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Choosing an attorney for a Welfare Power of Attorney

In a Welfare Power of Attorney (WPA) your attorney can be anyone over the age of 16, such as a partner, family member or friend.

You need to trust your attorney to understand your wishes, respect your values and make the decisions that you would want. Your attorney must be able to make potentially difficult decisions on your behalf so it’s important that you discuss your wishes with anyone who you’d like to act as your attorney.

Questions to ask when choosing an attorney

To help you decide who to choose, try asking yourself these questions:

  • Do they understand my wishes?
  • Will they respect my values?
  • Could they stand up for what I want, even if a doctor disagrees?

Can I have more than one attorney?

Yes, you can have more than one attorney. There’s no limit to the number of attorneys you can have. You can also choose one or several substitute attorneys who will take over if your original attorney can’t continue to act.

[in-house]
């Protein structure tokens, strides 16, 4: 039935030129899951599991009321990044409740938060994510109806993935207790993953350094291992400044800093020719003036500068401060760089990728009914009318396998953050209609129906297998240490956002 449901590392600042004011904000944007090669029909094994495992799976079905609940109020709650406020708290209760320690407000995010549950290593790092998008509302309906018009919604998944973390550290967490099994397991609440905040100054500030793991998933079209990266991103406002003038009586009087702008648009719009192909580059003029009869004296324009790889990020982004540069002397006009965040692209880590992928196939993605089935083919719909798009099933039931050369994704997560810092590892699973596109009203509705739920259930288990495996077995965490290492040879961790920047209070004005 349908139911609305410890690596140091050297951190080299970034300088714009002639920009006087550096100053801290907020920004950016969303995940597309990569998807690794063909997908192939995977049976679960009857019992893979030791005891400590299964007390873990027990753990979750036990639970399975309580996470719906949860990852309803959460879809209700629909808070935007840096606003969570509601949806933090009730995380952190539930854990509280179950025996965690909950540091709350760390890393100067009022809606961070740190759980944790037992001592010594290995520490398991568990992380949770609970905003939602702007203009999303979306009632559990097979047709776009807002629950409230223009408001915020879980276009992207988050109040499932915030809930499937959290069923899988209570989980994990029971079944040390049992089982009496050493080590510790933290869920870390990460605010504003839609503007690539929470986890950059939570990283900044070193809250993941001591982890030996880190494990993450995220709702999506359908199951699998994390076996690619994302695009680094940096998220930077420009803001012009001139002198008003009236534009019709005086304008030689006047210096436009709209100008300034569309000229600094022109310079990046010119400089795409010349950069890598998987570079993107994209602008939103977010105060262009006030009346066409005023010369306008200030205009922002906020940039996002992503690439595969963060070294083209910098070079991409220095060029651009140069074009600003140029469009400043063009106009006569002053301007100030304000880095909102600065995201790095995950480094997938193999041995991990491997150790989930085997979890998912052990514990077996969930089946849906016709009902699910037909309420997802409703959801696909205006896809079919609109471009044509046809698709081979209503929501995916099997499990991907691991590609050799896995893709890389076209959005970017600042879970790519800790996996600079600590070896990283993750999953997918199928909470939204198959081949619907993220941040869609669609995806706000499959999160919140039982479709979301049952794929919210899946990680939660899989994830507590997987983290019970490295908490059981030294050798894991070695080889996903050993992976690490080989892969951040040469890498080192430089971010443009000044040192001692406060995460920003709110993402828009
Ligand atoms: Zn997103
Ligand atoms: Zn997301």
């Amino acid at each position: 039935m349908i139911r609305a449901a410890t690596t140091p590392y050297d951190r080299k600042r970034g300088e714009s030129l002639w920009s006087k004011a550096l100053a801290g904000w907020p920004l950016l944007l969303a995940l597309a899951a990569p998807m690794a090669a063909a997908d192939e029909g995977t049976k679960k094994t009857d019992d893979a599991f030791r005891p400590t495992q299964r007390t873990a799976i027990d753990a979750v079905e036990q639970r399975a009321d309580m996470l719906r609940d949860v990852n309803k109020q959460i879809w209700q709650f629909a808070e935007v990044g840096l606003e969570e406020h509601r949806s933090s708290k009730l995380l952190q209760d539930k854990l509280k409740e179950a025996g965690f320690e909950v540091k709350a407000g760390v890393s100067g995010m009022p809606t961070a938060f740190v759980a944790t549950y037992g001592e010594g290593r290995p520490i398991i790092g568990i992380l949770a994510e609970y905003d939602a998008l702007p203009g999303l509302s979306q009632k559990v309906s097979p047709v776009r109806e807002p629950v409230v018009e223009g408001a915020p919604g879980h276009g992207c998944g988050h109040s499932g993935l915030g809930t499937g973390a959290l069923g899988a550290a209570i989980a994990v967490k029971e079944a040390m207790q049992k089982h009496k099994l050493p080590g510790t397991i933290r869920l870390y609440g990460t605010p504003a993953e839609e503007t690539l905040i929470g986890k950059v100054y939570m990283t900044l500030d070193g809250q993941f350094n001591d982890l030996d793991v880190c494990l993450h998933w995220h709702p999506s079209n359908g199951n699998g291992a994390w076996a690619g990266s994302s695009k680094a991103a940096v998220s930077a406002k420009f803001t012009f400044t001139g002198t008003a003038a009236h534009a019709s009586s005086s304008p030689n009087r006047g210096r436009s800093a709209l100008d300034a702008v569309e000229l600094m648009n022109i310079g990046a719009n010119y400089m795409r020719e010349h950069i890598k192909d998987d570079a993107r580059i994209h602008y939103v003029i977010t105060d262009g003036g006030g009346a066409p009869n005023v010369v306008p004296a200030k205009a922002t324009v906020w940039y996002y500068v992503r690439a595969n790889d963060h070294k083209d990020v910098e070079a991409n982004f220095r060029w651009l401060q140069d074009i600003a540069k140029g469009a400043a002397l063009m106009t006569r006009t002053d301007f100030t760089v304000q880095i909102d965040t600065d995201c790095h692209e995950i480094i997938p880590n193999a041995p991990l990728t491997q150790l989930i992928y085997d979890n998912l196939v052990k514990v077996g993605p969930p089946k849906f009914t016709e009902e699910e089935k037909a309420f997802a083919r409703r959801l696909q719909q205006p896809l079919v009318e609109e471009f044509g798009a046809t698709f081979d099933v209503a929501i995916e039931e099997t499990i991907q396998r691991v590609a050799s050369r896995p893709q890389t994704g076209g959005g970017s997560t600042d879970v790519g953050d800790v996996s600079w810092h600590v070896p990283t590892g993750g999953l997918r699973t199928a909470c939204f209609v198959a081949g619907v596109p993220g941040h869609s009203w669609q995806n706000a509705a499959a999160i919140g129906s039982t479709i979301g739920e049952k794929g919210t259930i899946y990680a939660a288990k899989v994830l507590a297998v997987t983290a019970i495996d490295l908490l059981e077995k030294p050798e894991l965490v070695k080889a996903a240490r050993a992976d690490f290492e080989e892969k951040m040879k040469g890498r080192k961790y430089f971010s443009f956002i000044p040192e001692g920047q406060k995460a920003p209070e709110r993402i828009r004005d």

If you have more than one attorney, then you can choose how they make decisions. Your attorneys can act in one of two ways: jointly or severally.

Jointly 

This means that your attorneys must make decisions together and agree unanimously on all the decisions they make. For example, if you were in hospital and a decision needed to be made on your behalf but the doctors could only get in contact with one of your attorneys, then that one attorney wouldn’t be able to make the decision for you because all attorneys have to agree before any action can be taken.

If you choose for your attorneys to act jointly it also means that if one attorney is unable to make a decision, for example because they’ve died, then the remaining attorneys won’t be able to make decisions for you. If you’ve chosen any substitute attorneys, they’ll step in to make decisions alone.

Jointly and severally or severally

This means that your attorneys can make a decision together but they can also make a decision on their own. For example, if you were in hospital and a decision needed to be made on your behalf but the doctors could only get in contact with one of your attorneys, then that one attorney could still make the decision for you.

If you choose for your attorneys to act jointly and severally or severally it also means that if one attorney is unable to make a decision, for example because they’ve died, the remaining attorneys will still be able to make decisions for you. If you’ve chosen any substitute attorneys, they can step in to make decisions with the remaining attorneys.

If you want your attorneys to act in this way, you should make it clear that you’re appointing them “to act jointly and severally or severally” on your WPA document.

If you don’t specify how your attorneys must act when you make your WPA document, then they’ll have to act jointly.